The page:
Architecture, graphic design and other artistic derivations


"I don’t want to be interesting. I want to be good."

Happy Birthday Ludwig Mies van der Rohe!

"Ludwig Mies van der Rohe (1886-1969), a German-born architect and educator, is widely acknowledged as one of the 20th century’s greatest architects. By emphasizing open space and revealing the industrial materials used in construction, he helped define modern architecture.

Our built environment is meant to be lived in. Mies’ buildings, beyond merely affecting our lives, endow them with greater significance and beauty. His buildings radiate the confidence, rationality, and elegance of their creator and, free of ornamentation and excess, confess the essential elements of our lives. In our time, where there is no limit to excess, Mies’ reductionist approach is as pertinent as ever. As we reduce the distractions and focus on the essential elements of our environment and ourselves, we find they are great, intricate, and beautiful. Less is more.” [via]

Photo credits found here 1, 2, 3, 4, 5, 6

(via grmhrtdesigns)


Modern “New Khmer Architecture”

Institute of Foreign Languages (IFL) | Architect: Vann Molyvann | Phnom Penh, Cambodia - Via: 1 | 2


Buckminster Fuller & Chuck Byrne. Geometric Screen Prints. 1981.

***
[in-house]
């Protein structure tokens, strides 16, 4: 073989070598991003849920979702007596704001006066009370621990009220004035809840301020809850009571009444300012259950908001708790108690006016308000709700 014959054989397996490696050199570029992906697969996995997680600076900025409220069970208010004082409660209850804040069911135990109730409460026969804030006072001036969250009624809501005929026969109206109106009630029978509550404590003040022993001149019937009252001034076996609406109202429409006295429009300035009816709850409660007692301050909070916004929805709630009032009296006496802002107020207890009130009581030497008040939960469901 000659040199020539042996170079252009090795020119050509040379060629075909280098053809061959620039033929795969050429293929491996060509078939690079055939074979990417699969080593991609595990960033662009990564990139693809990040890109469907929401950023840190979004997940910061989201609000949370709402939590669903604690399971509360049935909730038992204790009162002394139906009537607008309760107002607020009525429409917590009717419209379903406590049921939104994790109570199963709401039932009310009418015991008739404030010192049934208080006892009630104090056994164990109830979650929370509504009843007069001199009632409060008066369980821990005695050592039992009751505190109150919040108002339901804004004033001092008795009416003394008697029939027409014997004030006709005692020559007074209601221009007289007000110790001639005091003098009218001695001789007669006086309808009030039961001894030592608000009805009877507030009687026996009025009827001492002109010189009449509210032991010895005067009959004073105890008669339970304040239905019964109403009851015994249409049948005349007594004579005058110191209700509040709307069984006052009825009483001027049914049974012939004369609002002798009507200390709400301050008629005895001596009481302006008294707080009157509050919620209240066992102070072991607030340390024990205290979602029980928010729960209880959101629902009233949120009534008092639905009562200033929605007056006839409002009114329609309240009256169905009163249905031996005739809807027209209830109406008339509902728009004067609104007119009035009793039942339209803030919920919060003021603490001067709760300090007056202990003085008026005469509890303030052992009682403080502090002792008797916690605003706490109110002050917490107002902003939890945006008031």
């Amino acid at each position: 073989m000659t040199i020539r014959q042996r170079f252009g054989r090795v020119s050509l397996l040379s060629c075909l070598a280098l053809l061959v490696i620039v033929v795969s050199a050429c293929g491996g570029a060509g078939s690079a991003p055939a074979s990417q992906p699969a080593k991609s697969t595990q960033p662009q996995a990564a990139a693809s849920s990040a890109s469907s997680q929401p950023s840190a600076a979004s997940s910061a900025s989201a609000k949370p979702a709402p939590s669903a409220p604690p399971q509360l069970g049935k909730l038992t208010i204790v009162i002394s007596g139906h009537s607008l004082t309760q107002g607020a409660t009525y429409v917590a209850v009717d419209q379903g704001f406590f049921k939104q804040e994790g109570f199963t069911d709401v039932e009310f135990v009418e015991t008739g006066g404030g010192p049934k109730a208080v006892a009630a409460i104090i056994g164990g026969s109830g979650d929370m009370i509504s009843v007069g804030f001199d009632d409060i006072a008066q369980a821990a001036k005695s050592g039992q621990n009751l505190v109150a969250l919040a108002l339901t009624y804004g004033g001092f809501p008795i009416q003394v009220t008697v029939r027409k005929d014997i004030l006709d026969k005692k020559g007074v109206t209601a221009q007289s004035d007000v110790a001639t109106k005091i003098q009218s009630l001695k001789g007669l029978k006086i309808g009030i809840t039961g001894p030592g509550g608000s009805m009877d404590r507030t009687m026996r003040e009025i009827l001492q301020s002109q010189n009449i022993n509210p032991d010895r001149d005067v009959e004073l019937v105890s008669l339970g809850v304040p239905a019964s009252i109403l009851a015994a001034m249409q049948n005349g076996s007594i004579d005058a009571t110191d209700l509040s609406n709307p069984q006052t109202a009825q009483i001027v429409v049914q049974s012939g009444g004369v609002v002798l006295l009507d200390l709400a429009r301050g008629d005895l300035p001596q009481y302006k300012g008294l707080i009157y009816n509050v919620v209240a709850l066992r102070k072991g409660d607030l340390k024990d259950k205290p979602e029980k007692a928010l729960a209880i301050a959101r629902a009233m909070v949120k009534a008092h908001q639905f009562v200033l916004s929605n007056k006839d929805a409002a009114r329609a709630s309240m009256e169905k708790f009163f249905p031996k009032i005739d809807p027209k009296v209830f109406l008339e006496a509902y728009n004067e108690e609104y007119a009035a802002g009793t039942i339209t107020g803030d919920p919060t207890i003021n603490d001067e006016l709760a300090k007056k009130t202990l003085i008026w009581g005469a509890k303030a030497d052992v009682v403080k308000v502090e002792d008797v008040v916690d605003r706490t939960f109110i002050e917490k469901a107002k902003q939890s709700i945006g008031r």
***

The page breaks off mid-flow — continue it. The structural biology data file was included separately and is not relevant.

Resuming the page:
Screen prints in white ink on clear polyester film overlaid on a screen print of photos from the Buckminster Fuller archive.

(via alwaysinstudio)


The Third Day Henrik Spohler

"This project spotlights man’s cultivation of nature. It features gigantic outdoor monocultures in the United States„ or under glass and plastic in the Netherlands and Spain. Interior views of research institutes provide insights into those places where new varieties are constantly being grown and tested. Places where man assumes the role of  Creator when he uses genetic engineering to give plants features that are even more profitable."


Architectural Absurdity Tom Ngo

Absurdity is a rhetorical device aimed at questioning (architectural) conventions. Architectural absurdity playfully transgresses within the rules of building formation to create valid alternative assemblages while scrutinizing regulation. The resultant architecture redefines the rituals of program and questions the notion of typology. Unbound by strict conformity to logic, the liberated architect breathes new life into architecture.”